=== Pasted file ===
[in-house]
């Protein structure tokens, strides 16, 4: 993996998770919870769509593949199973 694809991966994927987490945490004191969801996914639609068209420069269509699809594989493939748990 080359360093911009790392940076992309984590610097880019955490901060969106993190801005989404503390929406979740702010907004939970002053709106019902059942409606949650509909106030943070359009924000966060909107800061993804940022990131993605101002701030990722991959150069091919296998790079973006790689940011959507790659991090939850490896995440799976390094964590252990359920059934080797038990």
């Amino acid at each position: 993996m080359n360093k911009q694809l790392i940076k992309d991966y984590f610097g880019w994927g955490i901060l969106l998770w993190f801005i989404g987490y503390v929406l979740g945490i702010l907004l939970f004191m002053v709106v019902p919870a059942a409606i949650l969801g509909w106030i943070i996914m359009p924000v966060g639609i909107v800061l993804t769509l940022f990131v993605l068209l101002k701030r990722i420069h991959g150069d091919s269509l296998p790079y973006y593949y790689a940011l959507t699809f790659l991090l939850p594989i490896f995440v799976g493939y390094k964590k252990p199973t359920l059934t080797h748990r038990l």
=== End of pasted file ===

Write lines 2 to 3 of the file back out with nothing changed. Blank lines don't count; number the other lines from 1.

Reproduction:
């Protein structure tokens, strides 16, 4: 993996998770919870769509593949199973 694809991966994927987490945490004191969801996914639609068209420069269509699809594989493939748990 080359360093911009790392940076992309984590610097880019955490901060969106993190801005989404503390929406979740702010907004939970002053709106019902059942409606949650509909106030943070359009924000966060909107800061993804940022990131993605101002701030990722991959150069091919296998790079973006790689940011959507790659991090939850490896995440799976390094964590252990359920059934080797038990």
């Amino acid at each position: 993996m080359n360093k911009q694809l790392i940076k992309d991966y984590f610097g880019w994927g955490i901060l969106l998770w993190f801005i989404g987490y503390v929406l979740g945490i702010l907004l939970f004191m002053v709106v019902p919870a059942a409606i949650l969801g509909w106030i943070i996914m359009p924000v966060g639609i909107v800061l993804t769509l940022f990131v993605l068209l101002k701030r990722i420069h991959g150069d091919s269509l296998p790079y973006y593949y790689a940011l959507t699809f790659l991090l939850p594989i490896f995440v799976g493939y390094k964590k252990p199973t359920l059934t080797h748990r038990l």